The breach was first noted on March 31, when Epsilon, a marketing firm whose services include permission-based e-mail marketing and database hosting, began notifying its customers of potential data exposure thanks to an unauthorized entry into Epsilon's e-mail system. According to Epsilon, the information compromised was "limited to e-mail addresses and/or customer names only," and "no other personal identifiable information associated with those names was at risk."
One of Epsilon's clients, grocery chain The Kroger Co., subsequently notified its customers that the database had been breached, and urged its customers to be wary of e-mail from senders they did not know. Later, it was revealed that JPMorgan Chase, Capital One, Marriott Rewards, McKinsey Quarterly, US Bank, Citi, Ritz-Carlton Rewards, Brookstone, Walgreens, The College Board, and the Home Shopping Network (HSN) have joined the ranks.
SecurityWeek notes that while the information harvested may seem like a "minor threat" -- after all, it's just e-mail addresses -- targeted phishing messages to these customers are likely to yield a higher "hit rate" than a blind spamming campaign. In other words, people are much more likely to click on an e-mail (or link within an e-mail) that addresses them by name and purports to be from Citi Bank (especially when Citi Bank is the bank they use) then they are to click on an e-mail that addresses them as "Big Guy" and purports to be from a male "growth" company.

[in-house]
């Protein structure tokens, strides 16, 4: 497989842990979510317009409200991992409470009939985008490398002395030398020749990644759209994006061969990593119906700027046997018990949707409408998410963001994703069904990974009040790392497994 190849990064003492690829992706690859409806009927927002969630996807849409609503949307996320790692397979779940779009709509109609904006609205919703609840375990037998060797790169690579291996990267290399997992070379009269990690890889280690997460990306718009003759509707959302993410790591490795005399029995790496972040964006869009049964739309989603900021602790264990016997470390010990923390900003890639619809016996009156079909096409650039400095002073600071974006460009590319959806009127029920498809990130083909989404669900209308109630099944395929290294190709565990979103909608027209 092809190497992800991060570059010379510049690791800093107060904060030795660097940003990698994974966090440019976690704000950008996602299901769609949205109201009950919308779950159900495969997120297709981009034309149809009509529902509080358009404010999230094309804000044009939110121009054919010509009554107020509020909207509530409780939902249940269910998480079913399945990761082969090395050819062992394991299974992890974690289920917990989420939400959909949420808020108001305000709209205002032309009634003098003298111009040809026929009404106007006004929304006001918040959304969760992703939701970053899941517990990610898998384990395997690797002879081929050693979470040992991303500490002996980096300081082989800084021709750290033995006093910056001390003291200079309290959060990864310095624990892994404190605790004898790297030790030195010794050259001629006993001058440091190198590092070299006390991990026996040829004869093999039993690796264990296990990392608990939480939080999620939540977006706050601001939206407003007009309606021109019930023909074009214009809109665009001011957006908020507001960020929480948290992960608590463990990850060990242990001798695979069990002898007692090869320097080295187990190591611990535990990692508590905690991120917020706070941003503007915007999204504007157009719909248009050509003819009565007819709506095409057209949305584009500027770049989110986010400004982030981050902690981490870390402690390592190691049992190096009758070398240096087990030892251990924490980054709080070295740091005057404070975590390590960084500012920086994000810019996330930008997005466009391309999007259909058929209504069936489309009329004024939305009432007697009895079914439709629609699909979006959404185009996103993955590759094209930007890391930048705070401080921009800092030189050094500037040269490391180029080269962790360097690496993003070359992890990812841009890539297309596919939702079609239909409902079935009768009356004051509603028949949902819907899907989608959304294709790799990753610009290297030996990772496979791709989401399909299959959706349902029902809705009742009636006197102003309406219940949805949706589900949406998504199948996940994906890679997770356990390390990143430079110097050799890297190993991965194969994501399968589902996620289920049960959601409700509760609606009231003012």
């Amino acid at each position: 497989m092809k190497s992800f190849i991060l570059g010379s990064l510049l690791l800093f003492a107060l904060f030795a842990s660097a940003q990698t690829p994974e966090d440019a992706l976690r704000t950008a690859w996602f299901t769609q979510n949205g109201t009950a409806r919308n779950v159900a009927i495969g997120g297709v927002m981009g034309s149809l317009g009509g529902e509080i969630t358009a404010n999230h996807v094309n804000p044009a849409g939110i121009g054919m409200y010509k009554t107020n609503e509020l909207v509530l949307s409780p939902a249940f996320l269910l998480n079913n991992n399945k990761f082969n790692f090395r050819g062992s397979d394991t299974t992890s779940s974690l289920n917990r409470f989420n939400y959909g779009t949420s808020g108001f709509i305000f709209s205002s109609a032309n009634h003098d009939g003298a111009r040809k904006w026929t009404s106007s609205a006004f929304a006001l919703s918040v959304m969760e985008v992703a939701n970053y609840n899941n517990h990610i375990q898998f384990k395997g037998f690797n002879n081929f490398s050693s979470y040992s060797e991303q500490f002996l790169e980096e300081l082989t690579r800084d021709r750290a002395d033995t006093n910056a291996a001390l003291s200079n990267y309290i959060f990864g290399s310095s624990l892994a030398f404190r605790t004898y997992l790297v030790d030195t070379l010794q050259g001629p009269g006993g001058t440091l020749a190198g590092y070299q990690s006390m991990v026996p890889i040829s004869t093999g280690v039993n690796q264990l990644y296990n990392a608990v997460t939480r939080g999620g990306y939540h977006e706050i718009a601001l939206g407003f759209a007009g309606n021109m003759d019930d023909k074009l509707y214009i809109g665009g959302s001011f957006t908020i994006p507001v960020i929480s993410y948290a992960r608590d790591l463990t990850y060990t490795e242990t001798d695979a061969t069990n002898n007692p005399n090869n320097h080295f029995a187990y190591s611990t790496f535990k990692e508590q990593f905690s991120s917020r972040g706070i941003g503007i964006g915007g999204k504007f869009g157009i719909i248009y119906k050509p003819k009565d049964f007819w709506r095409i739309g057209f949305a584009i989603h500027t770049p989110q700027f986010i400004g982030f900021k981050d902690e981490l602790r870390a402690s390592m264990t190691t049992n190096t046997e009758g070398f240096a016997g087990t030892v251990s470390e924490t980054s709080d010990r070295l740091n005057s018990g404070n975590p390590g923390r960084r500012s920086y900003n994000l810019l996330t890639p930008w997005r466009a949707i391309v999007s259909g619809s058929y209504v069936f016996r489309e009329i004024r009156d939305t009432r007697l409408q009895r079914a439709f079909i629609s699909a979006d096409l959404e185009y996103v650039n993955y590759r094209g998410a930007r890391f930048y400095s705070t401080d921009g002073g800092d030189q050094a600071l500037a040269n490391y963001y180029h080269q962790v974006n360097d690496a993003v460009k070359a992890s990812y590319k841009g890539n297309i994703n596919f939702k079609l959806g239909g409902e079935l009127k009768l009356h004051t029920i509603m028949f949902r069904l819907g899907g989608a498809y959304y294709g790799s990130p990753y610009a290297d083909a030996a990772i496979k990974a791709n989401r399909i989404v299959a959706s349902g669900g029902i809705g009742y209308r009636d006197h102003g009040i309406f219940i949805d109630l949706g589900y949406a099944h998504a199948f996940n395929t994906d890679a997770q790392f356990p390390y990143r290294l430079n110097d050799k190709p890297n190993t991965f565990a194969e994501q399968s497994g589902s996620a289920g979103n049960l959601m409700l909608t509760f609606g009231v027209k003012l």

In some cases, more than just e-mail addresses and names were disclosed -- Ritz-Carlton Rewards had member rewards points disclosed, along with names and e-mail addresses. This could give scammers more leverage when they attempt a targeted campaign.
Epsilon has the world's largest e-mail marketing service; it sends more than 40 billion e-mails a year and manages customer databases from 2500 clients. Other Epsilon clients (who have not yet been named in the e-mail breach) include Best Buy, TIAA-CREF, and Staples.
If you subscribe to e-mail marketing from any of these brands, never fear -- you're in no danger as long as you keep an eye out for e-mail from senders you don't know, and don't send any sensitive information (such as credit card or banking info) to "companies" via e-mail. It's also a good idea not to open any attachments unless you personally know who's sending you the e-mail and what the attachment is.